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Microscale wear behavior and crosslinking of PEG-like coatings for total hip replacements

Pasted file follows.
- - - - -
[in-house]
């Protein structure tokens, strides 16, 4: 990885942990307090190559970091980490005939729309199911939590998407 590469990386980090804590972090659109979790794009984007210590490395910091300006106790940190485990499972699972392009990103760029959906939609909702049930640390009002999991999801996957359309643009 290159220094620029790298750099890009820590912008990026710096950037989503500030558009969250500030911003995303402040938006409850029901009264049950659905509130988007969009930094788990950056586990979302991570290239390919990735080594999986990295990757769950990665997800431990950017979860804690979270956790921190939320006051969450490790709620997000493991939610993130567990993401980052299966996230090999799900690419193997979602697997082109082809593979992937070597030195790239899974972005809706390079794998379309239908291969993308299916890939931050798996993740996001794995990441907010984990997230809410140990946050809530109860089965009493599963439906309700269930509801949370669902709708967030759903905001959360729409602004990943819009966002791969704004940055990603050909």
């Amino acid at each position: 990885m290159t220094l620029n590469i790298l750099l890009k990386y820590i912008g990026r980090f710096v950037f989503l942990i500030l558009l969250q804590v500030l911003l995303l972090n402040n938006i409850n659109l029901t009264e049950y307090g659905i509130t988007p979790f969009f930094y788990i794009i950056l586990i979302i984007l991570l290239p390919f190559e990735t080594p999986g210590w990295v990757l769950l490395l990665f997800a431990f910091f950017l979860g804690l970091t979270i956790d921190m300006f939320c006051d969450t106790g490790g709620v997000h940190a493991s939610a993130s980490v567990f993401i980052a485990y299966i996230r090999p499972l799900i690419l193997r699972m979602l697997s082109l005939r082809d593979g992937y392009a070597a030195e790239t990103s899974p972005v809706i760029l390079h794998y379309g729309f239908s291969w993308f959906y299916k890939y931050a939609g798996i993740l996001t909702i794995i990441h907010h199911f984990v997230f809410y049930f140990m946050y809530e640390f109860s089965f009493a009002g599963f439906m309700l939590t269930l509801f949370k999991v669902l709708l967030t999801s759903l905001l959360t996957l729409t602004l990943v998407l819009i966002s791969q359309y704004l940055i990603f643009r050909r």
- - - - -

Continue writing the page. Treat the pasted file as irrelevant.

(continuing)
The predominant cause of late-state failure of total hip replacements is wear-mediated osteolysis caused by wear particles that originate from the ultrahigh molecular weight polyethylene (UHMWPE) acetabular cup surface. One strategy for reducing wear particle formation from UHMWPE is to modify the surface with a hydrophilic coating to increase lubrication from synovial fluid. This study focuses on the wear behavior of hydrophilic coatings similar to poly(ethylene glycol) (PEG). The coatings were produced by plasma-polymerizing tetraglyme on UHMWPE in a chamber heated to 40°C or 50°C. Both temperatures yielded coatings with PEG-like chemistry and increased hydrophilicity relative to uncoated UHMWPE; however, the 40°C coatings were significantly more resistant to damage induced by atomic force microscopy nanoscratching. The 40°C coatings exhibited only one damage mode (delamination) and often showed no signs of damage after repeated scratching. In contrast, the 50°C coatings exhibited three damage modes (roughening, thinning, and delamination), and always showed visible signs of damage after no more than two scratches. The greater wear resistance of the 40°C coatings could not be explained by coating chemistry or hydrophilicity, but it corresponded to an approximately 26–32% greater degree of crosslinking relative to the 50°C surfaces, suggesting that crosslinking should be a significant design consideration for hydrophilic coatings used for total hip replacements and other wear-dependent applications.

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